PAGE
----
San Francisco Mayor London Breed kicked off the start of Earth Month on April 1 by announcing major milestones in the city’s effort to curb greenhouse gas emissions.

Speaking outside of The New Wheel bicycle shop in the Bernal Heights neighborhood, Breed said the city’s community energy program CleanPowerSF is set to enroll 250,000 more customers by the end of April, bringing the total number of enrollees to 360,000.

Created in 2016, CleanPowerSF provides electricity from renewable sources such as wind, solar, hydroelectric, biogas and small-hydro.

“From the devastating forest fires throughout our state, to the historic flooding that is affecting our friends in the north, we know that climate change has real-life and tragic consequences that will only get worse if we don’t act,” Breed said.

“When you combine all of these new residents and businesses being powered by CleanPowerSF, with places like City Hall and the airport, which already have 100 percent green Hetch Hetchy power, the city will meet 80 percent of its electricity demand in San Francisco. That’s 80 percent of the city receiving clean, renewable energy from a local utility with public oversight. How amazing is that?” she said.

Breed also said she hopes to have the entire city running on renewable energy by 2050.

“Those are really bold commitments, but in San Francisco, over the years, we have backed up all of our talk with a lot of action,” she said.

Delivering another major announcement for the first day of Earth Month, Breed said, “I’m proud to announce San Francisco has reduced its greenhouse gas emissions 36 percent below 1990 levels.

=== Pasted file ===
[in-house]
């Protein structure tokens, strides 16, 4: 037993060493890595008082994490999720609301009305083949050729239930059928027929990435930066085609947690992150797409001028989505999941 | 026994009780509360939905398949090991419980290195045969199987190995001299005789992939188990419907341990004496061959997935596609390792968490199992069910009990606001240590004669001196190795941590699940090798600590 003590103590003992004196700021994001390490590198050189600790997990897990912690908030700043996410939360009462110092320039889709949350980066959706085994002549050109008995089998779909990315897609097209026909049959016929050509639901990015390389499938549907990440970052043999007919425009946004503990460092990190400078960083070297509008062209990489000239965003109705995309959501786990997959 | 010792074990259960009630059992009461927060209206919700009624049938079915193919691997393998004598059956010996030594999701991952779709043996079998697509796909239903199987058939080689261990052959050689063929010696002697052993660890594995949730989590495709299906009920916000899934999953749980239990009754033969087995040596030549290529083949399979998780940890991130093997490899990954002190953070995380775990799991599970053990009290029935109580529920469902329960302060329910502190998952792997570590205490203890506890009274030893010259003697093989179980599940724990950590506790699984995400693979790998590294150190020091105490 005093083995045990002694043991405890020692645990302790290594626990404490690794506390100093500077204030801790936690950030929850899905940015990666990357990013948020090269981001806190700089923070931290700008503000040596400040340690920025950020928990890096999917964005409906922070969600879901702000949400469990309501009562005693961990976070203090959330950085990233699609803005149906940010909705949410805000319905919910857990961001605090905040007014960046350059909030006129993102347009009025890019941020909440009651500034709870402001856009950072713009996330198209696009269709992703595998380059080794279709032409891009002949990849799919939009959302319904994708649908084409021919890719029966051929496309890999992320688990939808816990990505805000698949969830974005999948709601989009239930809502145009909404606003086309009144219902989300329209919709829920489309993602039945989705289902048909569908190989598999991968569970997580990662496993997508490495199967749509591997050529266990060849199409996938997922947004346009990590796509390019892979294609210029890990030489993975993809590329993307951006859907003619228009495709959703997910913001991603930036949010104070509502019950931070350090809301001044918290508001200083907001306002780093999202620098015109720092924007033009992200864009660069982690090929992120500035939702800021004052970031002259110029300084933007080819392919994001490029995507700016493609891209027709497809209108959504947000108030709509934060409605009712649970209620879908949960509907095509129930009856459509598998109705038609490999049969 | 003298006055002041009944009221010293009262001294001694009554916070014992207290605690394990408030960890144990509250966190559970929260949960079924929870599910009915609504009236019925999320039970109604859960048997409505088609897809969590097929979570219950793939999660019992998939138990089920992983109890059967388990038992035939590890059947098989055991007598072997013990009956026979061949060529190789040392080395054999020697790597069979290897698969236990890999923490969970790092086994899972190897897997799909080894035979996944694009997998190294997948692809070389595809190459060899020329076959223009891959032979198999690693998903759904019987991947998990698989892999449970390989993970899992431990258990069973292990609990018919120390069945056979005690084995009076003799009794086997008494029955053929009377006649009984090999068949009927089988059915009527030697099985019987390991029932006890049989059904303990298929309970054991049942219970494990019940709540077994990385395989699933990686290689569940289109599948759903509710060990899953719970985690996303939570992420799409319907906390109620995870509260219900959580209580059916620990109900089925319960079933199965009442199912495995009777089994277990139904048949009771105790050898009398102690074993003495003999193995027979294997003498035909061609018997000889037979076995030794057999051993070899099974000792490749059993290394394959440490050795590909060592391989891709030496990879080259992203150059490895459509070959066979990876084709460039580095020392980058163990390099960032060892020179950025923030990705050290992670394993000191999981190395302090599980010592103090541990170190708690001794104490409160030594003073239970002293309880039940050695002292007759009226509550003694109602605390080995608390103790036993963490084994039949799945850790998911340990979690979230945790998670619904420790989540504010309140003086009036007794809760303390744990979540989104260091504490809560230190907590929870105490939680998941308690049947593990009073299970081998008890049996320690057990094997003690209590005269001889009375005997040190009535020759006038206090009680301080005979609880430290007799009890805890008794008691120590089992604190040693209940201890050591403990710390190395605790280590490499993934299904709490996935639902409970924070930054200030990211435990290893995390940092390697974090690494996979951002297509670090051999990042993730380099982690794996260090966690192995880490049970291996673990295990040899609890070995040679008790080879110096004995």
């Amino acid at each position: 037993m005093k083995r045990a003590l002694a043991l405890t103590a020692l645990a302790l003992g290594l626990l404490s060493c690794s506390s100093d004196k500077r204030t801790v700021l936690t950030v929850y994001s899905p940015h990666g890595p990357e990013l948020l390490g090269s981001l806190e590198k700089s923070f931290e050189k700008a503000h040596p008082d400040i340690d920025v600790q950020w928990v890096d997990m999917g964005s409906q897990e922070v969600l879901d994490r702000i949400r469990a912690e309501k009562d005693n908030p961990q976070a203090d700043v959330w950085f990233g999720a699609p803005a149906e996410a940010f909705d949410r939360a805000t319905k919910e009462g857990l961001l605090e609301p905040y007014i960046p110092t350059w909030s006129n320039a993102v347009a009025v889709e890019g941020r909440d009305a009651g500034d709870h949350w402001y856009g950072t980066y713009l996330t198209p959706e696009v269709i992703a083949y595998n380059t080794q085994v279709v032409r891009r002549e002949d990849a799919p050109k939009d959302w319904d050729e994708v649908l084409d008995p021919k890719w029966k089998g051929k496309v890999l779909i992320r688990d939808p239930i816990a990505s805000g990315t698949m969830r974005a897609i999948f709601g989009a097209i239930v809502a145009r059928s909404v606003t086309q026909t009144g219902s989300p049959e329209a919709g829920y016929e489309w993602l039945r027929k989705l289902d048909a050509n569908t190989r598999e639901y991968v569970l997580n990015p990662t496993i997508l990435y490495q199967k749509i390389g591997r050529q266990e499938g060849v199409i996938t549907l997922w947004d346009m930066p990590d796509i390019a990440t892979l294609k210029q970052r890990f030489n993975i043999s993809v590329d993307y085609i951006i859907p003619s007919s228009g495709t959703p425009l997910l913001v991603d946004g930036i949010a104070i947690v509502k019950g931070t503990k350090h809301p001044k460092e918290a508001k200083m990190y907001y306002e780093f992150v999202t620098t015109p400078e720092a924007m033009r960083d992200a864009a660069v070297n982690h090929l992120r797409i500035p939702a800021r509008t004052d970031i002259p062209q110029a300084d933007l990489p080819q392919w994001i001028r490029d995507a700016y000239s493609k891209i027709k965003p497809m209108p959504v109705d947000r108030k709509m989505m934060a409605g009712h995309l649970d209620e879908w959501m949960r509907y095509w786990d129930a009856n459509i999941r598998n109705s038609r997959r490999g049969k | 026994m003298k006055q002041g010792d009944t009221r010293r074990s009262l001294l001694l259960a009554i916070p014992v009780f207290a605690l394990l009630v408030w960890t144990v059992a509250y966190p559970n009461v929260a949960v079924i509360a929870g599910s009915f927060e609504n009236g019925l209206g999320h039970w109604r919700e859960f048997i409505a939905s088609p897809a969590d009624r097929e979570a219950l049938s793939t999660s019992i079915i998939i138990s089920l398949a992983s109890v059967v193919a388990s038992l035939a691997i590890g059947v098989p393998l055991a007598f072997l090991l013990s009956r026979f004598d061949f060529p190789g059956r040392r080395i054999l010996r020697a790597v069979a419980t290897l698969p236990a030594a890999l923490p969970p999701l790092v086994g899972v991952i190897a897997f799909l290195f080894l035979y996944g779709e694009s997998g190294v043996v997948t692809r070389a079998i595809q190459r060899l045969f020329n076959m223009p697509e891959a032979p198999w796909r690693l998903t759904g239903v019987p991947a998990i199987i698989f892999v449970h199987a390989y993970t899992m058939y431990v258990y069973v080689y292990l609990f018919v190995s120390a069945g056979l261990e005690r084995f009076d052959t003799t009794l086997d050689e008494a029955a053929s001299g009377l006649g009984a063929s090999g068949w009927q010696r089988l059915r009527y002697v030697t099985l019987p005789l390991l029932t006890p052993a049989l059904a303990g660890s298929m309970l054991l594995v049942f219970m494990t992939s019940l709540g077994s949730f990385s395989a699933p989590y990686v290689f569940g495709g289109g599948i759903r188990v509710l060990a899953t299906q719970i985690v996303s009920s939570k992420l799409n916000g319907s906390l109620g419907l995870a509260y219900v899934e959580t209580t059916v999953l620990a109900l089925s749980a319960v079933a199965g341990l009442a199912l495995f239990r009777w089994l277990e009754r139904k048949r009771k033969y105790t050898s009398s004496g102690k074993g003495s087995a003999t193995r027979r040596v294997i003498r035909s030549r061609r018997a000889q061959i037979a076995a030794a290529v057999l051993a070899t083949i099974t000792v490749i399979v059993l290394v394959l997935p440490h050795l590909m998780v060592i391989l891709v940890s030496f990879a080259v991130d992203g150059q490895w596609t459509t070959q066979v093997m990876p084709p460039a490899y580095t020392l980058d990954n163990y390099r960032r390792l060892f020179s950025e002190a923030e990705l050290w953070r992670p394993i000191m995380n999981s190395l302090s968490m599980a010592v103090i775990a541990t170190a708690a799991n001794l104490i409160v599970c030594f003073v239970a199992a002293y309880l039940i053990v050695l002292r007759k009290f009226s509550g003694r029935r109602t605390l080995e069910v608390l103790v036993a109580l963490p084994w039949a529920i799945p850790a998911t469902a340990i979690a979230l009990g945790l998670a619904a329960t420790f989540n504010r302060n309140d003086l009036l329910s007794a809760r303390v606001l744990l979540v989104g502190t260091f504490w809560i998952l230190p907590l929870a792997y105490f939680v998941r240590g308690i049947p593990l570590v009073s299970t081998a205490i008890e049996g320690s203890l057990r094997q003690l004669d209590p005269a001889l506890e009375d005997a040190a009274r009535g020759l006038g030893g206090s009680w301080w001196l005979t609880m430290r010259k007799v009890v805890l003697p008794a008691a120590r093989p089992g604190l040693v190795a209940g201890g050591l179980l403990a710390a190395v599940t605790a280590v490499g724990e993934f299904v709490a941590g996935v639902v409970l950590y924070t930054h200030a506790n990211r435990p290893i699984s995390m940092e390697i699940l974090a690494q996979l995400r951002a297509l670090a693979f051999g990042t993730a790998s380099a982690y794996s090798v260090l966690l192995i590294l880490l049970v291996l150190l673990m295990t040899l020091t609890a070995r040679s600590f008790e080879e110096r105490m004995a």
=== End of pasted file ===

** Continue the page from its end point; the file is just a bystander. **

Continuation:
“This reduction has exceeded expectations and has happened at the same time that the city increased its population by 22 percent and our economy has increased by 166 percent,” she said.

Breed also declared the launch of San Francisco’s Inaugural Month of Climate Action, with the San Francisco Department of Environment unveiling a new online database listing environmental activities happening throughout the city this month. That database can be found at www.sfenvironment.org/climateaction.

“Taking care of our planet is not just about signing up for CleanPowerSF and other great policies, it’s also about the great work to take care of our environment,” she said.

With PG&E having recently filed for bankruptcy amid accusations that the public utility company is responsible for recent Northern California wildfires, city leaders have been pushing for residents to sign up for CleanPowerSF.

Residents and business that sign up are automatically enrolled in CleanPowerSF’s Green program, which is made up of 48 percent renewable energy sources. Additionally, for a few more dollars a month, residents and businesses can opt in to the SuperGreen program, which provides 100 percent renewable energy.

The New Wheel, which specializes in electric bicycles, is a customer of CleanPowerSF’s SuperGreen program.

“We really are so optimistic about the future of San Francisco and the future of our earth because we know that the choices that we make, make a big difference,” said Karen Wiener, co-owner of The New Wheel.

Story originally published by Bay City News.